In regards to device use, I’ve seen various solutions. One option is to force all organization-specific communication through organization-owned devices. Any personal correspondence on those devices are absolutely prohibited. I know many companies that will fire you if they catch you doing such. Personally, I think this is the Work 1.0 way though and focuses around a “you go to work and do work stuff, and go home and do home stuff approach”. I don’t work that way – I bring my work to work and my home to work and I bring my work to home at the same time. And because of that I’m more productive! Still, that is one solution, albeit a more primitive solution, and the one I shared in the Working Group today.
In a Work 2.0 environment you have to have new solutions to conquer the problem. There are solutions like Good and Mobile Iron that actually seek to solve just that. You can also implement open source and VOIP solutions to help with this. Through software, they give an environment where, if you opt to use a personal device for work, you can easily separate your work and personal stuff, and work can have access, automatically, to as much of that work data as they need. We should be implementing technologies like this in Government as well.
My suggestion for Utah is that we start to encourage, and make it easy for Legislators and Government employees to be separating their public and private lives more, through technology. This doesn’t mean they need to do it all on 2 devices. This doesn’t mean the State needs to track their private communications. This does mean that we need new technologies in government to enable this process, make it easier to share public information and protect that which should be private. I promise they’ll complain about it – every employee does when this is implemented in a corporate environment. But the organization (in this case, the citizens) will be more safe as a result, and you’ll save less money in litigation and processing costs down the road.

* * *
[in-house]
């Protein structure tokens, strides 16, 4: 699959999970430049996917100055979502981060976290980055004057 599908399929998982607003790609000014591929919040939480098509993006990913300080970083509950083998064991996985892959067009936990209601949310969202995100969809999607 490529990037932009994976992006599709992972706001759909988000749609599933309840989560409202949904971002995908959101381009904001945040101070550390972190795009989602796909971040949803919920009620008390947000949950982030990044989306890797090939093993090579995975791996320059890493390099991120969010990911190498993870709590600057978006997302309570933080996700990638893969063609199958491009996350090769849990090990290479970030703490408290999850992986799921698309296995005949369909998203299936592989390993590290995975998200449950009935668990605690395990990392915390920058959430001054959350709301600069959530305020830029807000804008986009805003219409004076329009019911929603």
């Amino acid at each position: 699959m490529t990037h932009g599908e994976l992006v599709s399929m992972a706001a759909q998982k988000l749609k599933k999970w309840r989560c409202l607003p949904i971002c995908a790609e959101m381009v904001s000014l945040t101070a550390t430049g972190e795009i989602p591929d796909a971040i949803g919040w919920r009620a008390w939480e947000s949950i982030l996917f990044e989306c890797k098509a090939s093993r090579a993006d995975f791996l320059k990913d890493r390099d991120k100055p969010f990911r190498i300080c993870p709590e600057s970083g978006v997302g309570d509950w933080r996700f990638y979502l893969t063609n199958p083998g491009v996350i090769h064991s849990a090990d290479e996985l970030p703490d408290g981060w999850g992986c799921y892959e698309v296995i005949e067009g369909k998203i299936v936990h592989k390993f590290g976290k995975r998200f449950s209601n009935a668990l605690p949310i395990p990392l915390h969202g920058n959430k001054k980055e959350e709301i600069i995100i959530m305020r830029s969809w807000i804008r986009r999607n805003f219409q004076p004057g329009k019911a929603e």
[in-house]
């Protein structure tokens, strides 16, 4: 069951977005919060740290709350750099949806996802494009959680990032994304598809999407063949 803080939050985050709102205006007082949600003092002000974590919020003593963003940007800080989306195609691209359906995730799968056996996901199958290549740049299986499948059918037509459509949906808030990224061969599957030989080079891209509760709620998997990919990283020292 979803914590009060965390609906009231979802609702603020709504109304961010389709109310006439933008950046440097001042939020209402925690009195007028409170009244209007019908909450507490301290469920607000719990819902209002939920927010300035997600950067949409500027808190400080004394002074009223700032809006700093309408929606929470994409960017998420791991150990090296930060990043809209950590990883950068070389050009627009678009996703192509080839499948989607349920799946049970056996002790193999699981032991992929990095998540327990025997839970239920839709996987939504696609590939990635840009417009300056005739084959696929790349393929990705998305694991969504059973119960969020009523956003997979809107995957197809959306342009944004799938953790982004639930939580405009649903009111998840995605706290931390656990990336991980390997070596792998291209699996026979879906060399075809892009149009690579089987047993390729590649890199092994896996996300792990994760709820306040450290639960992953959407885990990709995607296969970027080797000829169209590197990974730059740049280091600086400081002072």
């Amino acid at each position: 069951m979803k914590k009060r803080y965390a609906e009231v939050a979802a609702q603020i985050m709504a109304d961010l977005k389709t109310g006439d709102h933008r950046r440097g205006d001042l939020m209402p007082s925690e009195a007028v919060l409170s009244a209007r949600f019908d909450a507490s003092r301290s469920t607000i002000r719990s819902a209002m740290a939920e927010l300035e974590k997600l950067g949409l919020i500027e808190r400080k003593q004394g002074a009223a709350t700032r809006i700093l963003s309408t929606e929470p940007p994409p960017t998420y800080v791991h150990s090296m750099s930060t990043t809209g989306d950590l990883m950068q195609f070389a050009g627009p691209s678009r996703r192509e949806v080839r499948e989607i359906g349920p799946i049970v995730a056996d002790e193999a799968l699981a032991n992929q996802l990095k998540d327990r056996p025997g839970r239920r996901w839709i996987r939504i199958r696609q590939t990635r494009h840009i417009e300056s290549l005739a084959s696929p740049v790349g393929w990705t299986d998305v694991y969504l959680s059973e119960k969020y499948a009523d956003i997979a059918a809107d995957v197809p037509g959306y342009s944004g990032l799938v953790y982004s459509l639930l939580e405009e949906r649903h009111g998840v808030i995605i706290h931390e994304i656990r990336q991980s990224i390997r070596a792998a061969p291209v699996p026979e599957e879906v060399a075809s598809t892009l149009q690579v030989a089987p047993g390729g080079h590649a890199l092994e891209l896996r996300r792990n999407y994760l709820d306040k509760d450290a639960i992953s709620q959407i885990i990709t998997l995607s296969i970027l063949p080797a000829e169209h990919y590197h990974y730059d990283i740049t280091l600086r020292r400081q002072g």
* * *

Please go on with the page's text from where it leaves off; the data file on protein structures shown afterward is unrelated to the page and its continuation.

As for what happens to those private communications which perhaps ought to be public? Let the original GRAMA take care of that. That process has been proven, and ought to be expensive and a pain in the neck for Legislators so that they avoid doing them in the first place (yet, they still can if they really want to). In the end, making it as easy as possible to make communications on government-owned devices (or software) public will save organizations like State Government money and give Legislators more time to do what they’re supposed to be doing in the first place.
Do you have any other ideas on solutions to this problem? How can we use technology to separate a part-time public official’s private life from their public? How do we still protect the public’s interest in this process? In or out of Utah, I’d love to hear your thoughts on this – this is something I think all governments could benefit from.